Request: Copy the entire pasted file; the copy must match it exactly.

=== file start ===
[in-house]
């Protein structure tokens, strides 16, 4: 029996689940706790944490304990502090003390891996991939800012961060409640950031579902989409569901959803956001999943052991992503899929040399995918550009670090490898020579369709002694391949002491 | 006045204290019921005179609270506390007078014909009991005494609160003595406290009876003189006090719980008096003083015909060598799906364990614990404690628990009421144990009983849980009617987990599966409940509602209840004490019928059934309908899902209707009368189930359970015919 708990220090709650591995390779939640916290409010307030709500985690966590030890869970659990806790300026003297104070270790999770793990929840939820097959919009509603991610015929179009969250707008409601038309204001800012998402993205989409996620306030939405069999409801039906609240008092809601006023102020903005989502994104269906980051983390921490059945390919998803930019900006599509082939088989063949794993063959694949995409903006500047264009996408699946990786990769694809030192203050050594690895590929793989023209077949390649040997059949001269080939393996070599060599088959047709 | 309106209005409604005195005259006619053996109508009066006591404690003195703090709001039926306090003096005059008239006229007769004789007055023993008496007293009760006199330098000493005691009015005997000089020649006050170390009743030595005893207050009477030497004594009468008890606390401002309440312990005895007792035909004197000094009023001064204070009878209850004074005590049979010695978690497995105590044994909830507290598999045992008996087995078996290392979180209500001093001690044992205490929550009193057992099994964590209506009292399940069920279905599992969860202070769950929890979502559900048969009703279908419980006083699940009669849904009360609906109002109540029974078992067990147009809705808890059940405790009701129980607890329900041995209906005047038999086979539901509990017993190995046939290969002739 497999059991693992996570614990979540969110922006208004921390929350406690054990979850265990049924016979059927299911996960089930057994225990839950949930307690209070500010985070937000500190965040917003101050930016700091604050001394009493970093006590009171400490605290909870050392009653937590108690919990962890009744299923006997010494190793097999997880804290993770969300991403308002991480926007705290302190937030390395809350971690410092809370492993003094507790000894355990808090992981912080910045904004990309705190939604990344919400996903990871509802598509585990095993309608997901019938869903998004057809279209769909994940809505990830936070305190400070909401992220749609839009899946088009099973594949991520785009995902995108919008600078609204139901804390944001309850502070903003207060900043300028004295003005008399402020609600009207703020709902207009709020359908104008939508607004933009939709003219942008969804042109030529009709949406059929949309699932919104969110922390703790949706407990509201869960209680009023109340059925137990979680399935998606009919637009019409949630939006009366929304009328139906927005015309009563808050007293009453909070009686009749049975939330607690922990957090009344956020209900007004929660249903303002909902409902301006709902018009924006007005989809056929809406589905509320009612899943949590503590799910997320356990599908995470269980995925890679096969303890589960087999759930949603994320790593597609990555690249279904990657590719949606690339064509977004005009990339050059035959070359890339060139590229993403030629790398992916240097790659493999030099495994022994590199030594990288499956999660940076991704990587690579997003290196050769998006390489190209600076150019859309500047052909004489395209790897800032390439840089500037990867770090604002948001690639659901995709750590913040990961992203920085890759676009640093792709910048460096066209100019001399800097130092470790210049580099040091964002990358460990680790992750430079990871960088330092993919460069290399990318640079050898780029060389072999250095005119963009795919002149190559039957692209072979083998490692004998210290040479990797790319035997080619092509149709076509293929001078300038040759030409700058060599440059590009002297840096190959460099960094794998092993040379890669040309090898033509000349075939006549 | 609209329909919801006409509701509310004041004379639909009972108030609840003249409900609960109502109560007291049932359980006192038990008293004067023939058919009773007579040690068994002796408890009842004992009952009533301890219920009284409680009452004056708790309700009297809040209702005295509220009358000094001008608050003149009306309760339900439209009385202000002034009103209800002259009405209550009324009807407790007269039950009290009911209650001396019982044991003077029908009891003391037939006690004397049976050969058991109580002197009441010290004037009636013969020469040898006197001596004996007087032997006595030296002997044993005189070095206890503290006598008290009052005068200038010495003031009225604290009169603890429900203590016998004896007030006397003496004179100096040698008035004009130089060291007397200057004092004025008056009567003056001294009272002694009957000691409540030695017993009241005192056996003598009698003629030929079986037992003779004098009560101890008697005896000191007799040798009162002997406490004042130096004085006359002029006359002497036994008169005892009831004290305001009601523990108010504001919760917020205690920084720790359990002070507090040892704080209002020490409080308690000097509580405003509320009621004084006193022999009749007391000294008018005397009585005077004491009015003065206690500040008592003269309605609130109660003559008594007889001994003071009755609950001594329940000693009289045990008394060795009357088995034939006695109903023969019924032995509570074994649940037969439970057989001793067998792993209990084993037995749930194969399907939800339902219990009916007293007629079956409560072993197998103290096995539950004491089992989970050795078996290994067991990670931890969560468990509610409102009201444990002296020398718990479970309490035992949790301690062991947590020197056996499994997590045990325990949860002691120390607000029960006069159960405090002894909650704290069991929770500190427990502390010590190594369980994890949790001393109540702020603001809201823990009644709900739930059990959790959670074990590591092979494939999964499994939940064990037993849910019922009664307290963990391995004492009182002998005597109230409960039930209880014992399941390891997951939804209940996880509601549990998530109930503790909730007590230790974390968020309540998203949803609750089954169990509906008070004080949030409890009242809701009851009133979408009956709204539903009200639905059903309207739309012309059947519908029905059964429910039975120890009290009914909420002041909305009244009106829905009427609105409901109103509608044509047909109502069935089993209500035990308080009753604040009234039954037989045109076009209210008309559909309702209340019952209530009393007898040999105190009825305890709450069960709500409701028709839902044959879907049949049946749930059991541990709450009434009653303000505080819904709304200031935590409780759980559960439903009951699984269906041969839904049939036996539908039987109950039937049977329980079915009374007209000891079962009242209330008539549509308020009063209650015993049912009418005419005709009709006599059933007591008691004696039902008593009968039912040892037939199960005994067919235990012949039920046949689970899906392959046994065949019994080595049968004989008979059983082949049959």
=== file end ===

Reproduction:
[in-house]
């Protein structure tokens, strides 16, 4: 029996689940706790944490304990502090003390891996991939800012961060409640950031579902989409569901959803956001999943052991992503899929040399995918550009670090490898020579369709002694391949002491 | 006045204290019921005179609270506390007078014909009991005494609160003595406290009876003189006090719980008096003083015909060598799906364990614990404690628990009421144990009983849980009617987990599966409940509602209840004490019928059934309908899902209707009368189930359970015919 708990220090709650591995390779939640916290409010307030709500985690966590030890869970659990806790300026003297104070270790999770793990929840939820097959919009509603991610015929179009969250707008409601038309204001800012998402993205989409996620306030939405069999409801039906609240008092809601006023102020903005989502994104269906980051983390921490059945390919998803930019900006599509082939088989063949794993063959694949995409903006500047264009996408699946990786990769694809030192203050050594690895590929793989023209077949390649040997059949001269080939393996070599060599088959047709 | 309106209005409604005195005259006619053996109508009066006591404690003195703090709001039926306090003096005059008239006229007769004789007055023993008496007293009760006199330098000493005691009015005997000089020649006050170390009743030595005893207050009477030497004594009468008890606390401002309440312990005895007792035909004197000094009023001064204070009878209850004074005590049979010695978690497995105590044994909830507290598999045992008996087995078996290392979180209500001093001690044992205490929550009193057992099994964590209506009292399940069920279905599992969860202070769950929890979502559900048969009703279908419980006083699940009669849904009360609906109002109540029974078992067990147009809705808890059940405790009701129980607890329900041995209906005047038999086979539901509990017993190995046939290969002739 497999059991693992996570614990979540969110922006208004921390929350406690054990979850265990049924016979059927299911996960089930057994225990839950949930307690209070500010985070937000500190965040917003101050930016700091604050001394009493970093006590009171400490605290909870050392009653937590108690919990962890009744299923006997010494190793097999997880804290993770969300991403308002991480926007705290302190937030390395809350971690410092809370492993003094507790000894355990808090992981912080910045904004990309705190939604990344919400996903990871509802598509585990095993309608997901019938869903998004057809279209769909994940809505990830936070305190400070909401992220749609839009899946088009099973594949991520785009995902995108919008600078609204139901804390944001309850502070903003207060900043300028004295003005008399402020609600009207703020709902207009709020359908104008939508607004933009939709003219942008969804042109030529009709949406059929949309699932919104969110922390703790949706407990509201869960209680009023109340059925137990979680399935998606009919637009019409949630939006009366929304009328139906927005015309009563808050007293009453909070009686009749049975939330607690922990957090009344956020209900007004929660249903303002909902409902301006709902018009924006007005989809056929809406589905509320009612899943949590503590799910997320356990599908995470269980995925890679096969303890589960087999759930949603994320790593597609990555690249279904990657590719949606690339064509977004005009990339050059035959070359890339060139590229993403030629790398992916240097790659493999030099495994022994590199030594990288499956999660940076991704990587690579997003290196050769998006390489190209600076150019859309500047052909004489395209790897800032390439840089500037990867770090604002948001690639659901995709750590913040990961992203920085890759676009640093792709910048460096066209100019001399800097130092470790210049580099040091964002990358460990680790992750430079990871960088330092993919460069290399990318640079050898780029060389072999250095005119963009795919002149190559039957692209072979083998490692004998210290040479990797790319035997080619092509149709076509293929001078300038040759030409700058060599440059590009002297840096190959460099960094794998092993040379890669040309090898033509000349075939006549 | 609209329909919801006409509701509310004041004379639909009972108030609840003249409900609960109502109560007291049932359980006192038990008293004067023939058919009773007579040690068994002796408890009842004992009952009533301890219920009284409680009452004056708790309700009297809040209702005295509220009358000094001008608050003149009306309760339900439209009385202000002034009103209800002259009405209550009324009807407790007269039950009290009911209650001396019982044991003077029908009891003391037939006690004397049976050969058991109580002197009441010290004037009636013969020469040898006197001596004996007087032997006595030296002997044993005189070095206890503290006598008290009052005068200038010495003031009225604290009169603890429900203590016998004896007030006397003496004179100096040698008035004009130089060291007397200057004092004025008056009567003056001294009272002694009957000691409540030695017993009241005192056996003598009698003629030929079986037992003779004098009560101890008697005896000191007799040798009162002997406490004042130096004085006359002029006359002497036994008169005892009831004290305001009601523990108010504001919760917020205690920084720790359990002070507090040892704080209002020490409080308690000097509580405003509320009621004084006193022999009749007391000294008018005397009585005077004491009015003065206690500040008592003269309605609130109660003559008594007889001994003071009755609950001594329940000693009289045990008394060795009357088995034939006695109903023969019924032995509570074994649940037969439970057989001793067998792993209990084993037995749930194969399907939800339902219990009916007293007629079956409560072993197998103290096995539950004491089992989970050795078996290994067991990670931890969560468990509610409102009201444990002296020398718990479970309490035992949790301690062991947590020197056996499994997590045990325990949860002691120390607000029960006069159960405090002894909650704290069991929770500190427990502390010590190594369980994890949790001393109540702020603001809201823990009644709900739930059990959790959670074990590591092979494939999964499994939940064990037993849910019922009664307290963990391995004492009182002998005597109230409960039930209880014992399941390891997951939804209940996880509601549990998530109930503790909730007590230790974390968020309540998203949803609750089954169990509906008070004080949030409890009242809701009851009133979408009956709204539903009200639905059903309207739309012309059947519908029905059964429910039975120890009290009914909420002041909305009244009106829905009427609105409901109103509608044509047909109502069935089993209500035990308080009753604040009234039954037989045109076009209210008309559909309702209340019952209530009393007898040999105190009825305890709450069960709500409701028709839902044959879907049949049946749930059991541990709450009434009653303000505080819904709304200031935590409780759980559960439903009951699984269906041969839904049939036996539908039987109950039937049977329980079915009374007209000891079962009242209330008539549509308020009063209650015993049912009418005419005709009709006599059933007591008691004696039902008593009968039912040892037939199960005994067919235990012949039920046949689970899906392959046994065949019994080595049968004989008979059983082949049959």